Monday, May 3, 2010

On grieving

Velvet by »dolfi«

I can't say that I knew much at all about grief until this year, and compared to many, I still don't.

The first

You might remember that I wrote about the experience that Laurence and I had the weekend we got engaged. That was really my first close up experience of death. It was traumatic and graphic, though not personal, as of course we didn't know the man.

Earlier this year, I had my second experience. My 21 year old cousin, full of life and fun, was in London for the first time, a place that I lived for several years. Within 24 hours he was dead, unwittingly elecrocuted crossing train tracks. Such a vibrant, fun person ... someone I remembered most as a child; blonde hair, rough and tough through growing up on a cattle station and so good natured. The type of child that falls over and rather than crying, immediately laughs. Attending that funeral was among the worst experiences of my life. Such obvious unfairness.

On energy

When you work with energy like I do, it is interesting to observe how what happens in your life impacts on your work. After the funeral, I didn't have any new enquiries for about three weeks ... my energy kind of shut down for a bit - I had enough to work with existing clients, but apparently noone new.

Around this time I had a Kinesiology session. The Kinesiologist I saw is intuitive and commented that there may be a third.

And there was.

The third death was my Grandfather. I mentioned him over here. He really had such an enormous impact on my life and my childhood in particular. He was a true adventurer, and a visit to my Grandparents farm inevitably involved go-carts, teepees, canoes, boats, fishing, yabbying, water fights or some form of action. He didn't necessarily deal so well with the ageing thing and the not being able to be the adventurer anymore. His death was not completely unexpected, and in many ways, as he now lived in hospital, it was a blessing that the situation had not persisted for years longer.

This was my intellectual reaction.

My body did not experience it that way.

Philosphical initially, I found that the death impacted on me in ways I hadn't anticipated. Old anxieties, sadness, worries, fears, insecurities, memories, even a little bit of depression, came back up to the surface again. Things I thought I'd dealt with were suddenly back. I felt terrible.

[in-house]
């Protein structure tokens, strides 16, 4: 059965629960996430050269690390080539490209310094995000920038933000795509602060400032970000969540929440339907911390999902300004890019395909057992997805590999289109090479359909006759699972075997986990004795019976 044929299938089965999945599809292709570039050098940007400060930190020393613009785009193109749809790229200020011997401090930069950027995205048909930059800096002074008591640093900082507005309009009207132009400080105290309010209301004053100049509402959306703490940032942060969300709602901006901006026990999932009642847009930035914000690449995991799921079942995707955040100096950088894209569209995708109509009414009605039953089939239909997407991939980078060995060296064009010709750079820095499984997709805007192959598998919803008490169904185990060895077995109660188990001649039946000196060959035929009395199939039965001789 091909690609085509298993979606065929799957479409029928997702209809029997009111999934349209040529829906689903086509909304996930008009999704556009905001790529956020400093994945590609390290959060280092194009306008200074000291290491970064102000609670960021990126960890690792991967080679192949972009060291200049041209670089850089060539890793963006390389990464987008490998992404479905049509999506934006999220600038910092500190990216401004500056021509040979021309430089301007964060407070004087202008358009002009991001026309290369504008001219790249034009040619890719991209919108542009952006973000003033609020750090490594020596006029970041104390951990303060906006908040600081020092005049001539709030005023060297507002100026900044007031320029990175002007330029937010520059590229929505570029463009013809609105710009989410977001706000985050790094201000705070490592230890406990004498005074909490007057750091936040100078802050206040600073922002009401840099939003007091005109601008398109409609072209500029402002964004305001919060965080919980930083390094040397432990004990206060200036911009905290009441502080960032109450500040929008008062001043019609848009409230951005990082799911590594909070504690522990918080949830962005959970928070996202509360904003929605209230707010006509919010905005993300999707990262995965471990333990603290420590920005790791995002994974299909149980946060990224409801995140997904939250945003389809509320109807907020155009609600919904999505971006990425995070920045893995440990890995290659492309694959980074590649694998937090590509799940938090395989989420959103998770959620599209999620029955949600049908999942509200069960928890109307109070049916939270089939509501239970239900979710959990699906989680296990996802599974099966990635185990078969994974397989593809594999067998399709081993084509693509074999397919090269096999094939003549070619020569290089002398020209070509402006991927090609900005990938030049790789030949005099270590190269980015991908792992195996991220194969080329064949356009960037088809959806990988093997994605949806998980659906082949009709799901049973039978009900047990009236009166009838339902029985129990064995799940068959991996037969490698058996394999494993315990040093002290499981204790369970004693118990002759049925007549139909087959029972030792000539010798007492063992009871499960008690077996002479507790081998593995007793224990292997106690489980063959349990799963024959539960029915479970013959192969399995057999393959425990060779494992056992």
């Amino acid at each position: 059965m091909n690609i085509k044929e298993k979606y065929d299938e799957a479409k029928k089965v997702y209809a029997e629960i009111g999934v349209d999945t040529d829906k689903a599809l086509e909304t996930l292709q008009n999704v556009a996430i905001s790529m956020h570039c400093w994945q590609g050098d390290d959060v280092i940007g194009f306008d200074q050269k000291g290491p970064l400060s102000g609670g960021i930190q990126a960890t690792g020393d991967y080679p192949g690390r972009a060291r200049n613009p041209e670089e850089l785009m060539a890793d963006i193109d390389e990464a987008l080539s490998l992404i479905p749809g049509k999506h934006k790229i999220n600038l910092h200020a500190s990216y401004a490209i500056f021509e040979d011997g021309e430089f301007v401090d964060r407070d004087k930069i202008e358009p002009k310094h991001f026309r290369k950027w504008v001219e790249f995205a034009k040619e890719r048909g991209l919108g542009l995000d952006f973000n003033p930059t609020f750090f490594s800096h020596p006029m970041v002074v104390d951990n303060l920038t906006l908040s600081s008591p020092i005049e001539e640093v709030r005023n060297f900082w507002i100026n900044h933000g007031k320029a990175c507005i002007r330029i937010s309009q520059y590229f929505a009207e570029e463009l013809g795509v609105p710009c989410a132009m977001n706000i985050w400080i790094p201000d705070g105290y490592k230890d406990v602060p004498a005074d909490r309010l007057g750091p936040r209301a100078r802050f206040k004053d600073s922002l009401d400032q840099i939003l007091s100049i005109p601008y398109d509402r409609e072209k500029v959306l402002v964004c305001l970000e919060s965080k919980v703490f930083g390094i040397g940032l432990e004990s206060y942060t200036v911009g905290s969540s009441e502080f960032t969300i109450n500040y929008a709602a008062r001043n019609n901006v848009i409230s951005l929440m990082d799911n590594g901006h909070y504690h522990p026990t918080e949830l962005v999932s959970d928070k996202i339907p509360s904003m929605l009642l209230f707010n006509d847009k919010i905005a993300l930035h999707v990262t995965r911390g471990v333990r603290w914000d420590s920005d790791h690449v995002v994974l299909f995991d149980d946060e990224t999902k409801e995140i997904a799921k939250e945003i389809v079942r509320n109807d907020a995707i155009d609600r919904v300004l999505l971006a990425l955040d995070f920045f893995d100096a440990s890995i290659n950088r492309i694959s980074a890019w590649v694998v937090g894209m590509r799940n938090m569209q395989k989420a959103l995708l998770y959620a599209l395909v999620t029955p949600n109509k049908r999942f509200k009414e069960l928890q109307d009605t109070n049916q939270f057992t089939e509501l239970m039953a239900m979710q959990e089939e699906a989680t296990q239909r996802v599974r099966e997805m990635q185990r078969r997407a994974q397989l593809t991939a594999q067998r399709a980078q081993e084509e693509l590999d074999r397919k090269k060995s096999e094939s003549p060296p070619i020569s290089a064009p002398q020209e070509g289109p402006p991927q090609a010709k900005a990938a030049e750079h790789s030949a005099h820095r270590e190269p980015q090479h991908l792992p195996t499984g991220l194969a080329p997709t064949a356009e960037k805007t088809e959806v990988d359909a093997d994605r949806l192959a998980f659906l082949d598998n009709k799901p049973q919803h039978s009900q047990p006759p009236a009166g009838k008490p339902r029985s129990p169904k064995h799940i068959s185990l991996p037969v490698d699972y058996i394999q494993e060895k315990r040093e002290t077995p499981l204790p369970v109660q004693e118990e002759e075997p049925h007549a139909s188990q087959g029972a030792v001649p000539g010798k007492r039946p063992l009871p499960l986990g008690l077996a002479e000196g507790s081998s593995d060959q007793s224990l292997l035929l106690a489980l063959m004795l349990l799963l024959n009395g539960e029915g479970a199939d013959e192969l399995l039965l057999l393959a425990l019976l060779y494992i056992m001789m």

What is going on?

Extreme and unconsciously controlled emotions, like grief, come from the amygdala part of the brain, where emotional associations related to particular events are stored. These are the emotions that can seem to come from nowhere, the ones we don't expect and can't always explain. These are the emotions we're going back to when we find signficant times and events from your past.

'Once emotional memory is lodged in our subconscious amygdala, a stimulus can trigger these emotions and feelings to enter our consciousness, often with the same power and impact of the original event'

Dr Charles Krebs, A Revolutionary Way of Thinking

In my case, feeling the grief, sadness, insecurity and worry I felt with the death of my Grandfather, along with the knowledge that he'd battled depression for the past twenty years, brought back up to the surface countless other times I'd experienced those emotions over the years. I guess the depth of the emotion brought more examples to the surface that usual.

It was like my Grandfather was one of the cornerstones of my life - one I didn't even realise was quite so foundational. Losing him made me all of a sudden feel unsafe, unstable, insecure. And of course, there was also the little girl in me who still knew that she was loved and adored by her Grandfather, and that he could not be replaced by anyone.

Has that ever happened to you?

I've realised this is what happens for many of my clients too, and in many cases it is probably what has brought them to Kinesiology - grief of some kind - whether relationship loss, death, trauma, job change, a major fear, whatever it may be, has suddenly brought all their stuff to the surface. What was previously bearable now needs to be looked at.

Sometimes people say - I can't understand why this is all happening now.

Though I'm not going to suggest it's a good thing or that you'll see it that way, it can be an opportunity to work through some deeper issues and improve the way you view your life and yourself.

Life keeps happening of course, you're never 'sorted'. But once you've actually worked on your stuff, when and if it comes back up to the surface, it usually moves through more quickly and smoothly.

And that's what I found. I allowed myself to feel how I felt, accepted it, reminded myself that I would feel better soon, did some self Kinesiology, had a few Kinesiology sessions ... and things soon felt more stable again. However that was me, dealing with this particular situation, in the best way that I could. There are far more extreme forms of grief and it goes without saying that different situations require a different approach depending on the individual.

Extreme emotions

Feeling extreme emotions is part of life. You don't have to cut off or deny them. Sometimes we make it worse for ourselves, especially if the reason for our emotion is less obvious, or in our eyes 'acceptable', by thinking that we shouldn't feel this way, we shouldn't be in this position. Many of my clients are harsh on themselves in this way.

What you feel is what you feel.

But you don't have to get stuck and continue to go downhill either.

2 comments:

  1. Thats a really lovely entry Kerry... So true and touching, thanks!

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  2. I found your post honest and insightfu and seemed to put into prespective grief emotions for me as well.

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